It’s fair to say that Joe and Christine aren’t exactly the two most honest and respectable people, and 1954: Alcatraz’ point and click adventure leans on this theme throughout. This game’s twist, though, is how you can play with the truths and the lies that they tell.
It could be Joe’s adamant denials to his fellow inmates about having a stash of money hidden away or even the truths and lies he tell his beatnik wife. There’s a degree of flexibility in the dialogue at times, so that you can have Joe tell Christine about the money hidden away or lie to her.
Going hands on with this point and click adventure, compared with what I was shown a few months ago, it’s clear to see the choices and decisions crop up fairly regularly. Christine has to find a way to stay safe on the outside, as Joe’s former partners in crime are determined to find the cash. Confronted on the docks across from the island, you can pick from a handful of conversation paths, each with slightly different results.
The main thrust of the game will stay the same, with Christine piecing together the puzzle of where the money is, with or without Joe’s blessing, while Joe is busy on the inside trying to put together an escape plan and even surviving the odd violent encounter. It’s lovely to see the characters and their pasts gradually peeled back, such as some of Christine’s rebellious beatnik youth, but as you push into the game some of the finer details to the plot can change.
You could decide that Christine would commit adultery with her rather sleazy neighbour, which would be a step down the path to betraying Joe as the plot reaches its climax. Alternatively, stay faithful and it’s more likely that the pair will live happily ever after.
Along the way, you’ll find yourself hopping between these two characters, with their stories interlinked in several ways. It sometimes felt a little forced, but makes sense that it pushes you to switch at points, requiring the other to complete some task in order for the overall story to progress.
There’s a pleasing parallel in that both are hounded and pressured by the authorities. Joe roams the island, fixing up the everything from TVs to washing machines, but he is accompanied everywhere he goes by a guard, forcing him to be sneaky about everything he does to prepare for his escape.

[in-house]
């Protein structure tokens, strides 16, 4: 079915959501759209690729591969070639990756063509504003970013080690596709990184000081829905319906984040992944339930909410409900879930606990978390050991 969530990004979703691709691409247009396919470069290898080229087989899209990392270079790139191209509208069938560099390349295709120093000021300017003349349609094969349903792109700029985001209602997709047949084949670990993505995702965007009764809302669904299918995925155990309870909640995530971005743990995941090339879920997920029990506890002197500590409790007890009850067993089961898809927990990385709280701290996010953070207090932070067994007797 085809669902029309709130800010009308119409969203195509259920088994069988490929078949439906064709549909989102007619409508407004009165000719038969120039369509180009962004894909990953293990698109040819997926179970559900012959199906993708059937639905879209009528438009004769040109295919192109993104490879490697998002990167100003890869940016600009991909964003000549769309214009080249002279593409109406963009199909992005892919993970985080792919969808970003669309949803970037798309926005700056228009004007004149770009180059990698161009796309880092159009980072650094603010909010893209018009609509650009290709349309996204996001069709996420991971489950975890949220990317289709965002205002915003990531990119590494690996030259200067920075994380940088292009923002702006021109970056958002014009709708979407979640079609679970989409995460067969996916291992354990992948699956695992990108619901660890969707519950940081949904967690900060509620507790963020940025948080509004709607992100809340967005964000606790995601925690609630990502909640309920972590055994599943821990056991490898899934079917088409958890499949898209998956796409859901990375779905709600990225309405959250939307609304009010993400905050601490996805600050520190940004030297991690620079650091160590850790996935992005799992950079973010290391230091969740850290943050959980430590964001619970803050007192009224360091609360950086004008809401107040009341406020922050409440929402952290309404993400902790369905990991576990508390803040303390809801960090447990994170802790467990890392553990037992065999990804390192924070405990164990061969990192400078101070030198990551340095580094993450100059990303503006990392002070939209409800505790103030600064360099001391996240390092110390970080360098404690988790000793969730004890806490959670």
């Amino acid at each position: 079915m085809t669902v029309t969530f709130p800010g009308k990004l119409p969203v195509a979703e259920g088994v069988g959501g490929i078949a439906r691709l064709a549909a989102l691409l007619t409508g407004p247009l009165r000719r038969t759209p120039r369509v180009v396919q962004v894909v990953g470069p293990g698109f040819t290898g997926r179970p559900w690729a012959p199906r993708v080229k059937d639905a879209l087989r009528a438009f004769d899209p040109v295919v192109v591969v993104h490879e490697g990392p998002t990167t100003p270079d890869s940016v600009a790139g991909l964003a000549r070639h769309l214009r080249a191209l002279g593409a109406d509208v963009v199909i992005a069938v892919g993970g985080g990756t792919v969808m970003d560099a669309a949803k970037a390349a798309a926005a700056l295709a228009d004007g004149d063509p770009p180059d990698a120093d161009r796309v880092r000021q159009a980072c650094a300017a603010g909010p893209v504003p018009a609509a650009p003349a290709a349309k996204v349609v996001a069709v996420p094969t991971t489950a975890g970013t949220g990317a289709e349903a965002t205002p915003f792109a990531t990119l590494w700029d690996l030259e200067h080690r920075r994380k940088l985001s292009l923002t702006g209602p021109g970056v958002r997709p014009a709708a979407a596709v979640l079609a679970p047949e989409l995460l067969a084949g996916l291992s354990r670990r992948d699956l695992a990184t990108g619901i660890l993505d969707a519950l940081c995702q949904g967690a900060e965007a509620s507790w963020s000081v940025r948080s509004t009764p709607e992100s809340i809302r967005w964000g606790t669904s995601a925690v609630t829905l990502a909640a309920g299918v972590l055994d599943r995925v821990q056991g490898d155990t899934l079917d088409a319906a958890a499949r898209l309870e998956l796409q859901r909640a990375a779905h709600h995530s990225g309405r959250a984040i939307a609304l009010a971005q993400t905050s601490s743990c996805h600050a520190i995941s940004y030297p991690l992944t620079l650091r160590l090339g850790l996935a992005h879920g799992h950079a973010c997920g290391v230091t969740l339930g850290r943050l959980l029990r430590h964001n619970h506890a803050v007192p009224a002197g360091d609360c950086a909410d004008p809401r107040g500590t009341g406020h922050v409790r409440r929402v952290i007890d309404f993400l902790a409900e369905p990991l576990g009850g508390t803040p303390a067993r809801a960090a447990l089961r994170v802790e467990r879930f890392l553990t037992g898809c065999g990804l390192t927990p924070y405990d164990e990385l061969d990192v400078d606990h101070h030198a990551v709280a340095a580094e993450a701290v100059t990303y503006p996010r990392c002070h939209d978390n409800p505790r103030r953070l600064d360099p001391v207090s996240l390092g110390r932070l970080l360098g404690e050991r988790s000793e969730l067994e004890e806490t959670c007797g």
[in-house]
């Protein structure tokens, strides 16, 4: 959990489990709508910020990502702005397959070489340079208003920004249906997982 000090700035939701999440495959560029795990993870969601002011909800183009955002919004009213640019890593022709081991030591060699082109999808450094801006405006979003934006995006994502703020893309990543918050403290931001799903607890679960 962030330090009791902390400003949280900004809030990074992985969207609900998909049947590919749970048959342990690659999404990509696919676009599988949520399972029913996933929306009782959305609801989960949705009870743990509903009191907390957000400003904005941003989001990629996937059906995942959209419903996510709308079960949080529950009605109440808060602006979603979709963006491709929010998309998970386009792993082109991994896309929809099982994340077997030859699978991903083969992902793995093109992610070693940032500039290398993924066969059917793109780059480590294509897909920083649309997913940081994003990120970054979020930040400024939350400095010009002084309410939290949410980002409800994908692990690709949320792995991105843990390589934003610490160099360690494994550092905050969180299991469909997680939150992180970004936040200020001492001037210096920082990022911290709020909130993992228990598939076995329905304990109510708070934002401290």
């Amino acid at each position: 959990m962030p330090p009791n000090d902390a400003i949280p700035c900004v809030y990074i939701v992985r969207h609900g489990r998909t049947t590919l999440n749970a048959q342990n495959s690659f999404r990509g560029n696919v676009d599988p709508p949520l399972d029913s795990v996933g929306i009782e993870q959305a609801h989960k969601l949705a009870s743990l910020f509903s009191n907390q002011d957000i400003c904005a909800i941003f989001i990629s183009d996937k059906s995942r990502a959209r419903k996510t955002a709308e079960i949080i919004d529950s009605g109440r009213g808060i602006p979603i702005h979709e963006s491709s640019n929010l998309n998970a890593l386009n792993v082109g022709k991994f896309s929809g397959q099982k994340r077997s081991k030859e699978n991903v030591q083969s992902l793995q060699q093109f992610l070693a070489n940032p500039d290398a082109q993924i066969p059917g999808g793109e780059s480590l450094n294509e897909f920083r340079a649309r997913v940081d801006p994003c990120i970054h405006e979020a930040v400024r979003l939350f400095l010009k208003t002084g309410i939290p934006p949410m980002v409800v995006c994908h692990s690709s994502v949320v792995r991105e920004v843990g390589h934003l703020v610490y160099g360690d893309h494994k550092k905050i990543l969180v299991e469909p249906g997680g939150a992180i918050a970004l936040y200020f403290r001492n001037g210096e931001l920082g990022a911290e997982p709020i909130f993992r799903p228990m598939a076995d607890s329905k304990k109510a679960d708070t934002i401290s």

Meanwhile, Christine is hounded by the detective that caught Joe and locked him up. She’s hardly all that innocent herself, with a bit of a criminal record of her own and a tendency to use bobby pins to pick locks and gain access to places, but he seems to have an unhealthy obsession with her.
I have to say that I sometimes found the number of directions in which the game and story was pulling me quite disorienting. Even with Joe’s restricted movement, it’s giving you several tasks to do at once, demanding that you grab all of the items you can from several areas and piece together what you need to do after that to solve a handful of puzzles.
Christine’s side of things is possibly even more bewildering, with more concurrent areas to visit, more tangents to follow and more of the world’s quirky characters to meet. Thankfully, there’s the standard Daedalic point and click device of letting you show all the interactive objects in a scene and the objectives are usually quite clear, but without a hints system it’s easy to get caught up on something that isn’t particularly obvious even though you know the end goal.
The art style also stands out, but this is bound to be more of an acquired taste. The backdrops are quite varied and often rather eye catching, working well in tandem with the background music to evoke the 50s vibe, but stand in contrast to the caricatured 3D character models. I personally found them enjoyably reminiscent of Telltale’s Sam & Max games from a few years ago, but some of the animations can be a bit odd in places and it won’t be to everyone’s tastes.
Alcatraz leans quite heavily on the traditional point and click mechanics, but brings with it a great setting and intriguing plot; everyone loves a good prison escape, after all. The build I played still wants to see a lot of polish applied before release, but there’s plenty of promise to the core ideas and I’m looking forward to seeing how this one turns out.